Sandhogs

Roman Mars:
This is 99% Invisible. I’m Roman Mars.

Roman Mars:
We have something a little different on the show this week. If it isn’t obvious, I’m what you’d call pro-infrastructure. Of course, some infrastructure is vital and necessary, and some infrastructure isn’t, but it all has to be made right. It’s hard work. It’s dangerous work. And it’s often union work. This story is about New York City Sandhogs Local 147 and they are the urban miners who build every tunnel in New York City, and many of the bridge foundations. Without them, there would be no sewers, no subways, no tunnels for cars, no water, basically no New York City. To quote the Local 147 website: “Without the tunnels built by the Sandhogs, New York would have ceased to exist around the time of the American Civil War.”

Roman Mars:
So in 1994, radio producer Dan Collison interviewed the Sandhogs as they were working on New York City Water Tunnel #3. And if you’ve seen the third Die Hard movie, ‘Die Hard with a Vengeance,’ you’ve seen New York City Water Tunnel #3 under construction. It’s pretty amazing to see, and the voices of the Sandhogs responsible for building that tunnel are amazing to hear. Seriously, I could listen to them talk all day, but on this episode, we’ll just listen for 22 minutes.

Roman Mars:
This is Sandhogs by Long Haul Productions produced in 1994 by Dan Collison.

Archival Tape:
“Through the heart of a great metropolis flows the mighty Hudson River. A natural barrier between two states. A challenge to man’s ingenuity, skill, and courage.”

Dan Collison:
Sixty years ago, the challenge was to build another tunnel under the Hudson River. The Holland Tunnel and the George Washington Bridge could no longer handle the mounting traffic between New Jersey and Manhattan.

Archival Tape:
“And so, the Lincoln Tunnel is started.”

Dan Collison:
It was 1934, the Great Depression, and jobs were scarce.

Jim Murtha:
In my day, when you were hungry, you’d be anything.

Dan Collison:
And to be a Sandhog in Jim Murtha’s day, you had to work almost exclusively in compressed air. Air that was pumped into small, cramped underground chambers or caissons to hold back the water and silt during tunneling.

Archival Tape:
“Under pressure work is a strain on heart and lungs. There is danger also of contracting an illness called the bends.”

Jim Murtha:
In my early life, I had trouble with the bends in my knees. You had a way of curing it at home. You’d get into a hot tub of water, and it would disappear, and then you’d fall asleep, the water would get cold, it’d come right back and hit you. Like a toothache, a very, very bad toothache.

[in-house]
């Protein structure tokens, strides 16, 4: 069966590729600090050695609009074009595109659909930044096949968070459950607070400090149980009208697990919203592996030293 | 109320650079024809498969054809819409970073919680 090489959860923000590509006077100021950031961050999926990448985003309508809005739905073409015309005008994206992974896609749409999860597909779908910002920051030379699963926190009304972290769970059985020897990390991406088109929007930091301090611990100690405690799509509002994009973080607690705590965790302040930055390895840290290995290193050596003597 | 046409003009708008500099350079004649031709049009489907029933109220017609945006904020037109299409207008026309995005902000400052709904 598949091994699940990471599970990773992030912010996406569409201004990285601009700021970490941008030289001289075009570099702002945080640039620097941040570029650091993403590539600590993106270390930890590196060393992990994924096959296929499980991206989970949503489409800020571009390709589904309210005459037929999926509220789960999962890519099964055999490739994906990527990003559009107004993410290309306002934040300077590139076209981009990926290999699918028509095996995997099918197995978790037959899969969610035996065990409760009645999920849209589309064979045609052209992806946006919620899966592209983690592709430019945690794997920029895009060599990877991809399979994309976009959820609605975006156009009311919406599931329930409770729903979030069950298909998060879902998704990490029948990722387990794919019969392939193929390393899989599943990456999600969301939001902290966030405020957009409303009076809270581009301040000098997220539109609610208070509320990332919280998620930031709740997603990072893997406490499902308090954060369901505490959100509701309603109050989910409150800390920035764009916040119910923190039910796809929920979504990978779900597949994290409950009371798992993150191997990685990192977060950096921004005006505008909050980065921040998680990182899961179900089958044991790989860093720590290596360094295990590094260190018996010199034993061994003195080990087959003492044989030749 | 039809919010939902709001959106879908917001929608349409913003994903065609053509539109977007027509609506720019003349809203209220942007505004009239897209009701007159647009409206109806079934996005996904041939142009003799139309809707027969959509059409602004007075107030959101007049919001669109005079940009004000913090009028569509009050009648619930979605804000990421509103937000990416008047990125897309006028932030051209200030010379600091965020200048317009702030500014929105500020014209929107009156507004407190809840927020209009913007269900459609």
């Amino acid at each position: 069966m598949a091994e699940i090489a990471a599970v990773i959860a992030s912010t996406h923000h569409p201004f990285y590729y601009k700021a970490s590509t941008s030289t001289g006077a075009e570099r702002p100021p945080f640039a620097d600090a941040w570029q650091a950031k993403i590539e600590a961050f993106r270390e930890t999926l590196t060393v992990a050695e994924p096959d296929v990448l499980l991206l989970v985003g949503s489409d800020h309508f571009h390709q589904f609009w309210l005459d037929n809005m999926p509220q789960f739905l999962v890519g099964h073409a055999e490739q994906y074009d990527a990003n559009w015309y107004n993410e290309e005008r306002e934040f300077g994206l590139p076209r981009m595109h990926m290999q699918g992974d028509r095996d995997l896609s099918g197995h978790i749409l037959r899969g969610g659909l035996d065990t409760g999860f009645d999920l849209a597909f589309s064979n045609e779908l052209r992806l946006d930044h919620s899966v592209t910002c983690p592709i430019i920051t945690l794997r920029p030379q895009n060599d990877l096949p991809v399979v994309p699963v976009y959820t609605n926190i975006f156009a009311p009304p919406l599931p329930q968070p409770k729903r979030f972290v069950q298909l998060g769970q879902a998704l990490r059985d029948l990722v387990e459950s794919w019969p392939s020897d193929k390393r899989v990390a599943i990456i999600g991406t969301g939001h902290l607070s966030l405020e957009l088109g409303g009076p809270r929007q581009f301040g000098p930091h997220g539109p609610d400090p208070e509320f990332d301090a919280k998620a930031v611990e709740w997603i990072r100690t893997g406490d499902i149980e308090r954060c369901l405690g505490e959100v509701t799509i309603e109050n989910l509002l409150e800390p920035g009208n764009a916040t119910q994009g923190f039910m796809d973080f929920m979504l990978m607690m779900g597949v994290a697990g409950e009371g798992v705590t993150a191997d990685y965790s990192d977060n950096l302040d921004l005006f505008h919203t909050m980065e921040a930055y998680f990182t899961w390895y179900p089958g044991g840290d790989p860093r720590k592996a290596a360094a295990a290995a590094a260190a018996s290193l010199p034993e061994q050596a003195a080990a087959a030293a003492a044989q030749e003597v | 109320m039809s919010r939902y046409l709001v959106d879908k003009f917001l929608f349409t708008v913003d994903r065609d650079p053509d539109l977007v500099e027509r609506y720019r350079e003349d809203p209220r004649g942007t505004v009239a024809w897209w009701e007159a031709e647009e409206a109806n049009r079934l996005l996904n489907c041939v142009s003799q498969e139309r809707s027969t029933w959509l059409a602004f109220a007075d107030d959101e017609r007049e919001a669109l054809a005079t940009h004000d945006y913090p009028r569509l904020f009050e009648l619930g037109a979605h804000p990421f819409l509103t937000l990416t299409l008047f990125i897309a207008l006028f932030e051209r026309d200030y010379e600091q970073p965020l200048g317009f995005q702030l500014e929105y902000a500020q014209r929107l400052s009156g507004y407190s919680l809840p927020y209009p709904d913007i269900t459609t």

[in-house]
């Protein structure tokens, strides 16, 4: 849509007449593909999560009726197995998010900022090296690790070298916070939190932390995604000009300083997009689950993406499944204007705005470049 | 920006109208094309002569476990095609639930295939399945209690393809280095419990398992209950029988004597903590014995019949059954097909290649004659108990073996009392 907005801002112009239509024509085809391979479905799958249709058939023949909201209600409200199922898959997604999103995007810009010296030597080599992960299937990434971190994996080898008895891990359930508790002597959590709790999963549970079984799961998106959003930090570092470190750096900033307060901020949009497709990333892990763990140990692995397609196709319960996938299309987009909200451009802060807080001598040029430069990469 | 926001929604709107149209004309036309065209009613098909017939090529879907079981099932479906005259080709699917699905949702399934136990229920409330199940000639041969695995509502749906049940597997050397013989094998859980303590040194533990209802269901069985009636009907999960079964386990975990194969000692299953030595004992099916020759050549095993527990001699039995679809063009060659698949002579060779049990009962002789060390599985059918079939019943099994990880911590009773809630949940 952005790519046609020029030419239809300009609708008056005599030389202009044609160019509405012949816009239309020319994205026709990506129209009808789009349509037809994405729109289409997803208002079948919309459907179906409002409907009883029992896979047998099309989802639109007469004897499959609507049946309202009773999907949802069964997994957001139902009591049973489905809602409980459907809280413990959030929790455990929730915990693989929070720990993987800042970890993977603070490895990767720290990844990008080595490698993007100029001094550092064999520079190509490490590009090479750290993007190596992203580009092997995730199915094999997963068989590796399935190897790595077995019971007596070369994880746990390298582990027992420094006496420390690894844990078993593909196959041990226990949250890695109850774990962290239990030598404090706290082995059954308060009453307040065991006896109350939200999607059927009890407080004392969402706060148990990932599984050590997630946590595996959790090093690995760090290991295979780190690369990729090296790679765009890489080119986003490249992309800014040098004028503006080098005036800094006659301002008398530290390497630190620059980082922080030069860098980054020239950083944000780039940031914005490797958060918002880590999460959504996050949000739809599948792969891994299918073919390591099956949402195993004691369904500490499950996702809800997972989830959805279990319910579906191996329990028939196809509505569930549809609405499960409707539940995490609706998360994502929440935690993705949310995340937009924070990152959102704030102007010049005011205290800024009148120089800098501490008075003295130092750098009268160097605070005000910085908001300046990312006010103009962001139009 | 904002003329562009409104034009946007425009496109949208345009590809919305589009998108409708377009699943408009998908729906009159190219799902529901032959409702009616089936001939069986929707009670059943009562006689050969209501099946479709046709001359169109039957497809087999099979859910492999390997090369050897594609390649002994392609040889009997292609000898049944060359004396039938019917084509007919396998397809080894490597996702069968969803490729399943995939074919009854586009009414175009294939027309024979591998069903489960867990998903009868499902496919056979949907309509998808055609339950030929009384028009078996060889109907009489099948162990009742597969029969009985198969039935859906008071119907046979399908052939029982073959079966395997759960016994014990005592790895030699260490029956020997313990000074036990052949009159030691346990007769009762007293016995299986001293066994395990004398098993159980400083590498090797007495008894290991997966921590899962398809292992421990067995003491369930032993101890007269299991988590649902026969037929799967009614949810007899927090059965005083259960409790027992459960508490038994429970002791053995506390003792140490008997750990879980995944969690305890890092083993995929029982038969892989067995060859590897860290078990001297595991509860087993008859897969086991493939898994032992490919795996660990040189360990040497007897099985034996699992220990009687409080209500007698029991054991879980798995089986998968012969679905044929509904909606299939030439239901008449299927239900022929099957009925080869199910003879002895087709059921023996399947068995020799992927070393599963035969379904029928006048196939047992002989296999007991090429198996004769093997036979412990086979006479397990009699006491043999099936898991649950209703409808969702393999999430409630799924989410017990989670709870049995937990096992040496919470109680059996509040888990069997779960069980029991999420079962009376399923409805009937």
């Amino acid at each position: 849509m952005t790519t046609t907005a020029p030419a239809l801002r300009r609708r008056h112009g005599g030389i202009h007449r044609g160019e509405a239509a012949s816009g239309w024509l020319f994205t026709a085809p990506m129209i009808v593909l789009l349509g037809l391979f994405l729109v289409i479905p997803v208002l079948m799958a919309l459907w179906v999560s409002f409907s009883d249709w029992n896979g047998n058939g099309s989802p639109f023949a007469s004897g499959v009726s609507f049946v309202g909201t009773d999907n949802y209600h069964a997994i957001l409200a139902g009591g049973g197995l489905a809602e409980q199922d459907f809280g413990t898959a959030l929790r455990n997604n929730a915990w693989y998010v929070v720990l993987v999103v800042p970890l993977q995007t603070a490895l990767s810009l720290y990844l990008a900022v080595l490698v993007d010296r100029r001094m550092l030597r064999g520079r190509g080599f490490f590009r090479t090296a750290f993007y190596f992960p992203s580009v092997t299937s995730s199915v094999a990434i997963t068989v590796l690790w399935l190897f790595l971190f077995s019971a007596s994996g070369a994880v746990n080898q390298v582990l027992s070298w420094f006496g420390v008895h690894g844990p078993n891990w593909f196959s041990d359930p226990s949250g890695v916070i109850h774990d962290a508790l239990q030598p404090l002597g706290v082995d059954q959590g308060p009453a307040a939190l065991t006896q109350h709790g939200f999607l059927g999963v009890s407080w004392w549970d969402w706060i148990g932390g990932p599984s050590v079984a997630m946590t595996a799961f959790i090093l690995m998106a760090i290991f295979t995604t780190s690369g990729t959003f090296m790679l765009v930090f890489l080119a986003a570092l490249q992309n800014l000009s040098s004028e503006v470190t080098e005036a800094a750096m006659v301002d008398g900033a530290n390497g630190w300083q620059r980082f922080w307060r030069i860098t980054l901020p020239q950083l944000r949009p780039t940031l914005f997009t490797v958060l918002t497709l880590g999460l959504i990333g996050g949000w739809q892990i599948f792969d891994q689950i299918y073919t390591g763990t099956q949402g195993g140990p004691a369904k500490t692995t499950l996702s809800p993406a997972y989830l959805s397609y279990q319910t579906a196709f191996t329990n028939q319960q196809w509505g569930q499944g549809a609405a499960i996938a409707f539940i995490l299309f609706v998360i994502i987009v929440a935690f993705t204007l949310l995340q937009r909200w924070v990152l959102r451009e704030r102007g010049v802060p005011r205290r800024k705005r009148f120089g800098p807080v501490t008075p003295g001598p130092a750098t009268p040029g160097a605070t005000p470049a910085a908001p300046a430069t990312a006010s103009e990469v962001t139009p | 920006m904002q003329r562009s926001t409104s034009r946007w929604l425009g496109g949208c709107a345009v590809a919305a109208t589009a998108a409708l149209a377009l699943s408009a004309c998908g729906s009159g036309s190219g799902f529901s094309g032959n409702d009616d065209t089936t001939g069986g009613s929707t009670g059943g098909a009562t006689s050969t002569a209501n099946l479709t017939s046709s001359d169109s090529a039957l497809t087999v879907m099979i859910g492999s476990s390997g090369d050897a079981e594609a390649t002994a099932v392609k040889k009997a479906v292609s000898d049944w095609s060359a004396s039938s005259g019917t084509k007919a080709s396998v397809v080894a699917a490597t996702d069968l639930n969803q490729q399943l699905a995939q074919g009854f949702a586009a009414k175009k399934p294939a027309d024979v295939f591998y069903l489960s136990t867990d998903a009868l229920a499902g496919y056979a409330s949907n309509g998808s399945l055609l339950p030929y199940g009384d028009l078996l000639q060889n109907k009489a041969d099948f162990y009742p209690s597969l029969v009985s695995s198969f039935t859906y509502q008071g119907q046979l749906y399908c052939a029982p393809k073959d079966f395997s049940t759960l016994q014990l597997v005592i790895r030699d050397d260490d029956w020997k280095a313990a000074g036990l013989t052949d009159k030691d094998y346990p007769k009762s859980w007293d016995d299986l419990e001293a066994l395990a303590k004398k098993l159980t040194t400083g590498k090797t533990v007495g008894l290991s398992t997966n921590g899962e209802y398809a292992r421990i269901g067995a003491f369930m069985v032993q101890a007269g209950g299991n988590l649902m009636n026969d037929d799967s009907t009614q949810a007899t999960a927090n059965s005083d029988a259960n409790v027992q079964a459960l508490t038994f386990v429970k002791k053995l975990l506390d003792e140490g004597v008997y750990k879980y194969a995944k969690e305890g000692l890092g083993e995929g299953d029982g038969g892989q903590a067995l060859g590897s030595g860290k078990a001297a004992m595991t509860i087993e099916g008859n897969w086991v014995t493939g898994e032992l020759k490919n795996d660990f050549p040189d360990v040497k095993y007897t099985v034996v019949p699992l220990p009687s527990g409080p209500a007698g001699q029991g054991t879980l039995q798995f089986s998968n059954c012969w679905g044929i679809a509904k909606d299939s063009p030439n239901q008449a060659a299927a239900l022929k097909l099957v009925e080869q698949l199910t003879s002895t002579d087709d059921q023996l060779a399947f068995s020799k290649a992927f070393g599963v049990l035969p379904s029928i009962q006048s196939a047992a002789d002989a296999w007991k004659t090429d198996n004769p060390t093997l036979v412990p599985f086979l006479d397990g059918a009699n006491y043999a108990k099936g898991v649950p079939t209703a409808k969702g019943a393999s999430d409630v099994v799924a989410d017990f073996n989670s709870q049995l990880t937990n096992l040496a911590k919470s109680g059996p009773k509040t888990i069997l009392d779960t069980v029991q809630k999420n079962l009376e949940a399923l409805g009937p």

Dan Collison:
It’s the same problem deep-sea divers have when they come up to the surface too fast, severe cramps and in some cases paralysis that can even lead to death. Around the turn of the century, during construction of the Pennsylvania Railroad tunnels, the bends took the lives of at least 50 Sandhogs. Initially, the men were declared dead of natural causes. Later, it was revealed that the death certificates had been falsified to cover up unsafe working conditions. Public hearings led to public outrage and eventually a Sandhogs union was born.

Jim Murtha:
If we didn’t have the union, we’d have nothing. Believe me when I tell you, absolutely nothing. You think there would be any kind of wages or any kind of conditions that the contractor was going to give you? A rich man got rich because he was holding on to his money. He isn’t going to give it away to a bunch of slobs. So the union came in.

Edward McGinnis:
I’m going to read the title of the Local, but you must remember that we came from an international union of compressed air workers. That’s why the title is ‘Compressed Air and Free Air Tunnels, Foundations, Caissons, Subway, Sewer Cofferdam, Construction Workers Union of New York, New Jersey states and vicinity.’ That’s the title.

Dan Collison:
Edward McGinnis is a former president of the Sandhogs union, ‘Local 147′ for short. McGinnis’s father was a Sandhog – a foreman – and as a kid growing up across the street from the bar where his father recruited his work crew, young Eddie decided he wanted nothing to do with the business.

Edward McGinnis:
The banging on the bar and the fights that went on there, I was petrified. I never thought I would go near anybody that was a Sandhog, nevermind working for them.

Dan Collison:
But despite his vow to stay away, Eddie McGinnis, like a lot of Sandhogs, ended up following his father down into the tunnels.

Edward McGinnis:
Economics decides a lot of our lives and it decided mine. I know the first time I went into a tunnel and they set off a blast of about 200 sticks of powder, I said, “What in the name of God brought me to this place?” That was my reaction. I’m going home and never coming back. But when I went home, I had young children and I had to come back.